"I'm a freelancer. I'm my own boss," Druzin says. "If you don't have a big company behind you — like a McClatchy — some people might think it's easier to bully somebody."

Druzin reached out to an attorney, who confirmed what multiple legal, academic and media experts told the Inlander: Journalists using the incendiary photo that Scott had posted on her own Facebook page and campaign site would qualify for the "fair use" exception.

"Being the advocate of the First Amendment she claims to be, we are certain Ms. Scott understands and appreciates the implications of denying fair use to any newspaper" reporting on the government she's part of, read, in part, the Inlander's response to Andrew Scott.

The U.S. Constitution gives Congress the power to establish copyright and patent laws to "promote the progress of science and useful arts." But soon, American judges began to identify reasonable exceptions to the laws. By 1976, the principle was officially embedded into U.S. copyright law: Journalists and others can use excerpts of copyrighted material for "criticism, comment" and "news reporting."

"The photo itself is newsworthy," says Al Tompkins, an expert on journalism with the Poynter Institute. "In my opinion, you have no journalistic duty to remove an image that's true, that's contextual and that's important."

But even for journalists, fair use isn't automatic. Judges have to weigh a number of factors, including how much of the work is used, whether the use is "transformational" — altering the image or offering additional context or commentary — and whether sharing it hurts the creator's chance of making money off the work.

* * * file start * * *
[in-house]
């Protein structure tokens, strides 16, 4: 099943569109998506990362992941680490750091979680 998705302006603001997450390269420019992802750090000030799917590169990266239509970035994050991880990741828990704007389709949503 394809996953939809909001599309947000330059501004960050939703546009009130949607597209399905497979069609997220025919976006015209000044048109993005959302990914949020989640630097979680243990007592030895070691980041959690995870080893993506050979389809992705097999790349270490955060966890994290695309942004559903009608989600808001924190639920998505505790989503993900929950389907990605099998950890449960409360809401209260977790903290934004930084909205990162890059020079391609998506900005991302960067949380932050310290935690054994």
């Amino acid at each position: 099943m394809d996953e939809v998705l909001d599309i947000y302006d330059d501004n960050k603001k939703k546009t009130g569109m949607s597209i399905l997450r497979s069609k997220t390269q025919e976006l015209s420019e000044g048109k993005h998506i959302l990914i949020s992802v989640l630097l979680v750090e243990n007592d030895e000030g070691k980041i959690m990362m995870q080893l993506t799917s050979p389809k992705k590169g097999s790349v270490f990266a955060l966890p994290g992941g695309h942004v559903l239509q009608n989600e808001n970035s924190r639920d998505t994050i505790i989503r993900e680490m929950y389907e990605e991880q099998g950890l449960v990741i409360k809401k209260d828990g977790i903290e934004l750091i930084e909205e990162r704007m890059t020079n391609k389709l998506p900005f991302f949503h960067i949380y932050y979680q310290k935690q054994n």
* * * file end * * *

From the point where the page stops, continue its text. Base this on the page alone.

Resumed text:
"You know how newspapers will take hot pictures of the year and put them on T-shirts and coffee cups?" says Michele Earl-Hubbard, a Washington state media attorney.

Don't do that with a copyrighted photo, she says.

The same principle also protects the rights of conservative activists like the Idaho Freedom Foundation to republish photos of pages from school library books it finds offensive on their website.

In fact, Dustin Hurst, former vice president of the Idaho Freedom Foundation, says they were once hit with a copyright threat from a media outlet over a copyright claim about a photo they'd used of a politician. Their attorney, Hurst recalls, replied "look, stick it" and cited fair use.

As for Heather Scott? She republished the Inlander cover featuring her and the Confederate flag, calling it "fake news" and "great firestarter" before asking her followers to save her a copy. Fair use protects her use of this image just as it protects our use of her public photo.


Still, newspapers are understandably skittish about copyright these days. After hearing about Scott's copyright threats to two reporters, the Idaho Press Club's First Amendment Committee met about the issue.

"We're all being much more careful now," says Betsy Russell, another reporter who used Scott's Confederate flag photo in a news story in the Idaho Press. "Copyright law is really complex."

In the past decade, she notes, there's been a slew of "copyright trolling" — attorneys who send out massive numbers of copyright threats in hopes of getting payouts and settlements. Even politician-provided candidate headshots have landed newspapers in hot water with copyright claims.

Shortly before she retired this year, Russell says she learned of a new policy from the publishing group that owns the paper.

"We would no longer be accepting any submitted photos from anyone," Russell says. "Unless they went on our website and filled out a form that included certifying that they own the rights to the photo and that they grant us permission to run it."

But in many of the cases that Smith studies, making money isn't the goal. Removing content is.